Boris Ford and the Army Bureau of Current Affairs

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Cover of Bureau of Current Affairs

Guest blogger Colin Waugh, Editor, Post-16 Educator writes about his recent research in the TUC Library.

I’m involved in an oral history-type project where, since 2013, we have interviewed 50 people who taught Liberal and General Studies in FE colleges between 1960 and about 1990. The conclusions we can draw from analysing these interviews will depend in part on what we can establish about how this element came to be attached to vocational courses for day- and block-releases students in the first place.

A key document here is a report, Liberal Education in a Technical Age (1955). This was produced by a National Institute for Adult Education (NIAE) working party. The paid secretary to this working party – and hence the likely architect of the report’s recommendations – was Boris Ford.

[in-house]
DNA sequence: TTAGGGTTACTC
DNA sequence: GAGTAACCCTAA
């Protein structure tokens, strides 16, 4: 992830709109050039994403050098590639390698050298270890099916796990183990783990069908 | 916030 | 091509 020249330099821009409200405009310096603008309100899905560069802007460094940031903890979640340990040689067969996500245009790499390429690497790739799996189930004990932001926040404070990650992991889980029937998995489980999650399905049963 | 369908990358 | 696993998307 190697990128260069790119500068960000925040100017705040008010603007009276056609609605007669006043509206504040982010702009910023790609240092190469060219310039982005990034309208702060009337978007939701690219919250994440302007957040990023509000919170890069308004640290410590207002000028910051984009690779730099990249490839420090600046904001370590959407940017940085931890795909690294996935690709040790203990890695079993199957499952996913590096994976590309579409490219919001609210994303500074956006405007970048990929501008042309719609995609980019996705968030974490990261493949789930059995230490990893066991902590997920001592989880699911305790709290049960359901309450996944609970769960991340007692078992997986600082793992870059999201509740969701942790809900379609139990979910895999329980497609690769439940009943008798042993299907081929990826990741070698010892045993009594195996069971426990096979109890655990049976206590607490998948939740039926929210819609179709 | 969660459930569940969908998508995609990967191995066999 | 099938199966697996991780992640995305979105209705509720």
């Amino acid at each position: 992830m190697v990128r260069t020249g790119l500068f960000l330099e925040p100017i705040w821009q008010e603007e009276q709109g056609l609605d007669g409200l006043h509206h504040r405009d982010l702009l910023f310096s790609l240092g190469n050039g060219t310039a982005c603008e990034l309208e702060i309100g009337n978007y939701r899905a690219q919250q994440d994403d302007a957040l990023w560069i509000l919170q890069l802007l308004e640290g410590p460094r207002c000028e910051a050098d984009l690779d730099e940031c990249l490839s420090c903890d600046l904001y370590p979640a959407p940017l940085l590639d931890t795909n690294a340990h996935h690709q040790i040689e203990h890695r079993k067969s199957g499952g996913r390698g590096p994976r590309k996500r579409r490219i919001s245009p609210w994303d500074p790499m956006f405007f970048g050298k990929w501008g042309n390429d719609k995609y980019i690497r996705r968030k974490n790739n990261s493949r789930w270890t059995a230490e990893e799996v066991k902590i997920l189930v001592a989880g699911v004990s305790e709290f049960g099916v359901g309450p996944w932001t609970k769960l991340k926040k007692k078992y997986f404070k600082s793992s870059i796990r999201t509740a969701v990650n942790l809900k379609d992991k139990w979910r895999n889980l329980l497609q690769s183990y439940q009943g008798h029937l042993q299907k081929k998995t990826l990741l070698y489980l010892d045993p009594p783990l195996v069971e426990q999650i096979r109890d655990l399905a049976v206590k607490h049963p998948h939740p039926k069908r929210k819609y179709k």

I needed to identify relevant aspects of Ford’s experience. In particular what, if any, involvement did he have with the Army Bureau of Current Affairs (ABCA) during World War 2, and precisely what role did he play in its civilian successor, the Bureau of Current Affairs (BCA), which existed from 1946-1952?

In 2009 I had been told by Chris Coates, at that time curator of the TUC Library Collections at London Metropolitan University, that these contained ABCA-related material, and when she reminded me of this more recently, I applied to look in the Collections for information about Ford, eventually coming to the library, which by this time had moved to Goulston Street, on 22 August this year.

Both before this visit and during it I received outstanding advice and support from Jeff Howarth and Lucy Bradley, and as a result we were able to locate two key documents. The first of these, written in 1947 by the radical general Sir Ronald Adam, shows the links between ABCA and the BCA, and the second, a pamphlet written by Ford in 1952, in which he gave a retrospective account of the BCA, both shows the role he played in that (initially as Editor in Chief, then as Director) and establishes the connection that those founding it intended to build between the BCA and further education.

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